Scalability

Scalability is defined by the desirable property of a website to be able to handle a growing amount of work in a timely and elegant manner. Both were engineered to be able to handle large amounts of data and traffic. This makes them both desirable for large enterprise websites.

Security

Security is one of the areas that both systems are putting a lot of effort in. Given the fact that they have to protect the costly data of large universities, enterprises and businesses, both are taking this matter seriously. Drupal and TYPO3 both have security teams that are constantly searching for vulnerabilities to report to the communities, while also working on fixing the issues. These are the reasons why both Drupal and TYPO3 are both trusted by enterprises and business when it comes to security issues.

Cost Of Implementation

Compared to CMS that are not Enterprise-grade, Drupal and TYPO3 are both more difficult to be installed and be properly customized. Both systems are offering plenty of options for developers to be able to specifically customize the website to meet the user specific needs. This comes at a price however. The price to be paid for such high customizability comes in the form of a steep learning curve. This makes it hard for beginners to fully maximize the potential of both CMS’s. On top of that, learning TYPO3 seems to be more complicated than to learn Drupal. Because of the simple fact that TYPO3 uses also TypoScript. It is the internal language of the system which has to be learned in order to master the CMS.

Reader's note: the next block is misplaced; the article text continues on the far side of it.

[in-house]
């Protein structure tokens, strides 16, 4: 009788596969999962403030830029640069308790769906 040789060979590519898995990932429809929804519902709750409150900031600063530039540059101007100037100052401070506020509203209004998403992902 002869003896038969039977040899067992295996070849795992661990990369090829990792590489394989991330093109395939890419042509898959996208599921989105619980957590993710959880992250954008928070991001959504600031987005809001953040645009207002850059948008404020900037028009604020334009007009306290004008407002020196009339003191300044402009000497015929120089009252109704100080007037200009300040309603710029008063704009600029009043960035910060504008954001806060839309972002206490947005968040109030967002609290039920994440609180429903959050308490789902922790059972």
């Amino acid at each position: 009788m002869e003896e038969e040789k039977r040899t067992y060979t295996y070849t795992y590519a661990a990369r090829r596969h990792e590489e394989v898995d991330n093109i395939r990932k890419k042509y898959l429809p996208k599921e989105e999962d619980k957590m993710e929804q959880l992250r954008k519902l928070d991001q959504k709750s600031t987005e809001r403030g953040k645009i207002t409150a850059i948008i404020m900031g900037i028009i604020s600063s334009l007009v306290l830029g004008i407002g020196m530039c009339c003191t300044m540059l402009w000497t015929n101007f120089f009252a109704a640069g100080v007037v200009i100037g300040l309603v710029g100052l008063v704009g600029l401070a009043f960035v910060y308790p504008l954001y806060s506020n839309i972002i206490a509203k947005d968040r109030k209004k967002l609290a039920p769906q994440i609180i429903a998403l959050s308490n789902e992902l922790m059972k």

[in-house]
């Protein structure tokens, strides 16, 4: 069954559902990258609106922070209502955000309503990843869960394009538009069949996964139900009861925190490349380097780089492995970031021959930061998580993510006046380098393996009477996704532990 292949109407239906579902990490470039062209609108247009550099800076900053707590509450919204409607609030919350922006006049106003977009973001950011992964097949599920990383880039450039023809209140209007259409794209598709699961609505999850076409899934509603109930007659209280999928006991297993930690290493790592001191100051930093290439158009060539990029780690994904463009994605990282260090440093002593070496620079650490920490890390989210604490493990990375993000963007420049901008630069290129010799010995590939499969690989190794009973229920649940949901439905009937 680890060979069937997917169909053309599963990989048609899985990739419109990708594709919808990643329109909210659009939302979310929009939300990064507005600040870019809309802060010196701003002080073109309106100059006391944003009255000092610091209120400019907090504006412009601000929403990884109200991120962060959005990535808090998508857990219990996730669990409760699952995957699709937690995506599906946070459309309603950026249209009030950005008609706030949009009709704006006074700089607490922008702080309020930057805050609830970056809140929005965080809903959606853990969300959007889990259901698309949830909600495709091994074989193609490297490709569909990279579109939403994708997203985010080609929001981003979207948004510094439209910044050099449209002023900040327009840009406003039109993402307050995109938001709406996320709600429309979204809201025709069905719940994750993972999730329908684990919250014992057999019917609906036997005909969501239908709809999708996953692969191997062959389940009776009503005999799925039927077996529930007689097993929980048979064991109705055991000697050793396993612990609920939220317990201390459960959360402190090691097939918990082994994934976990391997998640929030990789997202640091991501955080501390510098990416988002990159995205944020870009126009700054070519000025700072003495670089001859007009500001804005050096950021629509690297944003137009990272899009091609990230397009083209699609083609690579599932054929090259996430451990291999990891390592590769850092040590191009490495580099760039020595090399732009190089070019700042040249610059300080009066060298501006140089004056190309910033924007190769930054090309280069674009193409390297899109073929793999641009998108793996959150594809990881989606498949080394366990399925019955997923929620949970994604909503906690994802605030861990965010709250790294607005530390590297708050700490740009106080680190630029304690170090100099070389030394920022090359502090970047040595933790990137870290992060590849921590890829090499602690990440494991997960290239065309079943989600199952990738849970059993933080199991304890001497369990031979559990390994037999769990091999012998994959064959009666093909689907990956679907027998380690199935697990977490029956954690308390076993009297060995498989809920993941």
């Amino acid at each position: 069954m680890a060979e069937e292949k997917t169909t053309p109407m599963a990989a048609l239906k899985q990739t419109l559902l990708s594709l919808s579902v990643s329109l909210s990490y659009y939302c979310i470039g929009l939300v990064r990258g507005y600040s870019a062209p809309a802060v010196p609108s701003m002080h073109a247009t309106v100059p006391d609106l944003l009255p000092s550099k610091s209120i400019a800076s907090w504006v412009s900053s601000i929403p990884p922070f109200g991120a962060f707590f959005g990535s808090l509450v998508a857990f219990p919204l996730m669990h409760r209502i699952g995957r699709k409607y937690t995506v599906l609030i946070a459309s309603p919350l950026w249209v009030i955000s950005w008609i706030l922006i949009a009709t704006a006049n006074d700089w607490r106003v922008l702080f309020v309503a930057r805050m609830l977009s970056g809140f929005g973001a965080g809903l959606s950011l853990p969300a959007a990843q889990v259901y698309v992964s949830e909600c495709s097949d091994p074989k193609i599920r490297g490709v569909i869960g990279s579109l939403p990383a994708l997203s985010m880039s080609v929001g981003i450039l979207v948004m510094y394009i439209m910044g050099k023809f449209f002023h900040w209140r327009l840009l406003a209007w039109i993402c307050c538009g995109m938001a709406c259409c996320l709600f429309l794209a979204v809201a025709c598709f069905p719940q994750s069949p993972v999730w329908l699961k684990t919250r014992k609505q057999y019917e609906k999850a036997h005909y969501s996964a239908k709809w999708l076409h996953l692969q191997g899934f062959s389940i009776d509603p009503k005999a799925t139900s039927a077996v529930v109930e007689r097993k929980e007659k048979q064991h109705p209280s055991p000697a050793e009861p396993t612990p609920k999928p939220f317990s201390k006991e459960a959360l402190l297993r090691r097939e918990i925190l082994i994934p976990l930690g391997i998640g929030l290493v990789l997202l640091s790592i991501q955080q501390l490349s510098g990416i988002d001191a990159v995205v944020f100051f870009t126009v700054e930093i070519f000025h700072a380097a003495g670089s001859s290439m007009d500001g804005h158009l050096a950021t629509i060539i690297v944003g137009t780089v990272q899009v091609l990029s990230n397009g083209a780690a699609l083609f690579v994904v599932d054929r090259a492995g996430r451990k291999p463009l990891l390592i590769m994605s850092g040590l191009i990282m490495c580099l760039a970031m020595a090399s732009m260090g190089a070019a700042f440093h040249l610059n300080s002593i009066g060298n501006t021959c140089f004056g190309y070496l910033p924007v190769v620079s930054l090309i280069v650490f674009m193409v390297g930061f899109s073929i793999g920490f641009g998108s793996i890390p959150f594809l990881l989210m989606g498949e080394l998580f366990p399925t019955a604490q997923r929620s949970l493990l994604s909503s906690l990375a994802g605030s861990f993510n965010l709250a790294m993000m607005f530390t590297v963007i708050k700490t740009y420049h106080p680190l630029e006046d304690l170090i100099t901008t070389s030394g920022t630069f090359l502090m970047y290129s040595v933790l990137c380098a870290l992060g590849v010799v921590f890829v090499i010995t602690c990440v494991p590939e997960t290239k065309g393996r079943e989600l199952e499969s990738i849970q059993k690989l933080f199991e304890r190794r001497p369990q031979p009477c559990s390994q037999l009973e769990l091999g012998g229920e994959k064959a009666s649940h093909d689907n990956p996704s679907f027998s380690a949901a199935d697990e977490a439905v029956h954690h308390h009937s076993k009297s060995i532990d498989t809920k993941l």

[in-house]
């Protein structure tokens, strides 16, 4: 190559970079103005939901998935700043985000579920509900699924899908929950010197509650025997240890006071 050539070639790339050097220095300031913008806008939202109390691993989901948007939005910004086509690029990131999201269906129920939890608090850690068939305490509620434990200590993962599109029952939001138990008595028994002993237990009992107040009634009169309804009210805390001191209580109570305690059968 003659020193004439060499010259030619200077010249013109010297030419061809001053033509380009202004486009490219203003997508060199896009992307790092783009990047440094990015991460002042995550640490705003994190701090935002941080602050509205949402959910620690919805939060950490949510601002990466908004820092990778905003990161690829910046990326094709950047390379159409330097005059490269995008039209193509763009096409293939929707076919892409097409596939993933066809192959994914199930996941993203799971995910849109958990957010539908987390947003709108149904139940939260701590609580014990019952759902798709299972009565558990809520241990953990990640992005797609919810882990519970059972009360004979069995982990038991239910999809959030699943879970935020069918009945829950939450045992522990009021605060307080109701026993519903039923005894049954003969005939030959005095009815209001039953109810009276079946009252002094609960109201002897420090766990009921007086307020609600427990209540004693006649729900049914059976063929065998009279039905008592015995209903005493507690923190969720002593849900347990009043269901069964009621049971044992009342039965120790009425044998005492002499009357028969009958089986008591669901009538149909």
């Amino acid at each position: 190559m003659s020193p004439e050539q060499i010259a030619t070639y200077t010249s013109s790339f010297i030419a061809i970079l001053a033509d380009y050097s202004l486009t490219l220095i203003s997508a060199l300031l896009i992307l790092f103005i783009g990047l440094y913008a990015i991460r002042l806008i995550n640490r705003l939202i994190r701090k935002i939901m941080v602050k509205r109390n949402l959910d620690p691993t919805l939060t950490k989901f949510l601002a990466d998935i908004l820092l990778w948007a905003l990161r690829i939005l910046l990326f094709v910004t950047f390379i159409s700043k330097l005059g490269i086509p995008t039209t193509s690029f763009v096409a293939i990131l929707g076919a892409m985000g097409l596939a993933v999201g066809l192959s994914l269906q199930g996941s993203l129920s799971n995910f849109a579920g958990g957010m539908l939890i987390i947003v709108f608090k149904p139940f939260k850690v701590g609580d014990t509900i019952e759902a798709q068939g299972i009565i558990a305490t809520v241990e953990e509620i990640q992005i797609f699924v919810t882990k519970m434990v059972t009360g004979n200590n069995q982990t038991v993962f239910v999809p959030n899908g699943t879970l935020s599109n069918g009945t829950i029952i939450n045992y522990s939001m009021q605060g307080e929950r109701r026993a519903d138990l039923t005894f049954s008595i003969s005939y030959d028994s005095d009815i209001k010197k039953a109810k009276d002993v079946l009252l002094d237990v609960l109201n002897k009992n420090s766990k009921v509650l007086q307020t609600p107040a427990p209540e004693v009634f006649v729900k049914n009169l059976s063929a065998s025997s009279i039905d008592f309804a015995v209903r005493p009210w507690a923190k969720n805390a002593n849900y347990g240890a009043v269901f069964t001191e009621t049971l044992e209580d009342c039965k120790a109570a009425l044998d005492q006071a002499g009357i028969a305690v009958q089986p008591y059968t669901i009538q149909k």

One advantage with Drupal is that you can install our visual page editor module and provide a state-of-the-art design and editing experience to your client or your communication department

Conclusion

In conclusion, both CMS’s are legit options when it comes to developing huge scale websites for businesses or enterprises. However, choosing one of them rests entirely on each user’s specific needs. Also, Drupal still has a larger market than TYPO3. Even though it is the younger of them both. This means that Drupal is able to better cater to the specific needs of its users, compared to its competition.

Categories: Drupal CMS